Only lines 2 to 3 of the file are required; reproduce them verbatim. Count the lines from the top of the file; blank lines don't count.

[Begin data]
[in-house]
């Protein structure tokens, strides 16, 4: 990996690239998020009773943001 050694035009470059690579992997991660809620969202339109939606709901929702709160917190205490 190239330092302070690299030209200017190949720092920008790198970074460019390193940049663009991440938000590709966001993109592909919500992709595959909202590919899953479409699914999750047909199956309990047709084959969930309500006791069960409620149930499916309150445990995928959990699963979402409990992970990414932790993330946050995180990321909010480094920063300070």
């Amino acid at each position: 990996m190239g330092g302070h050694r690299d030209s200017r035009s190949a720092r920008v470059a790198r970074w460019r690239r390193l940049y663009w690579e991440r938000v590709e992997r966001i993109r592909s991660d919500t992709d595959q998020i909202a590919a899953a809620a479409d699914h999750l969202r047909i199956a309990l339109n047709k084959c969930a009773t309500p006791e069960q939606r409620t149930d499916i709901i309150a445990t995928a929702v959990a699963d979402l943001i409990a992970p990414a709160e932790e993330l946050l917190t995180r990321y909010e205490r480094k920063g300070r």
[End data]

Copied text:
């Protein structure tokens, strides 16, 4: 990996690239998020009773943001 050694035009470059690579992997991660809620969202339109939606709901929702709160917190205490 190239330092302070690299030209200017190949720092920008790198970074460019390193940049663009991440938000590709966001993109592909919500992709595959909202590919899953479409699914999750047909199956309990047709084959969930309500006791069960409620149930499916309150445990995928959990699963979402409990992970990414932790993330946050995180990321909010480094920063300070």
């Amino acid at each position: 990996m190239g330092g302070h050694r690299d030209s200017r035009s190949a720092r920008v470059a790198r970074w460019r690239r390193l940049y663009w690579e991440r938000v590709e992997r966001i993109r592909s991660d919500t992709d595959q998020i909202a590919a899953a809620a479409d699914h999750l969202r047909i199956a309990l339109n047709k084959c969930a009773t309500p006791e069960q939606r409620t149930d499916i709901i309150a445990t995928a929702v959990a699963d979402l943001i409990a992970p990414a709160e932790e993330l946050l917190t995180r990321y909010e205490r480094k920063g300070r």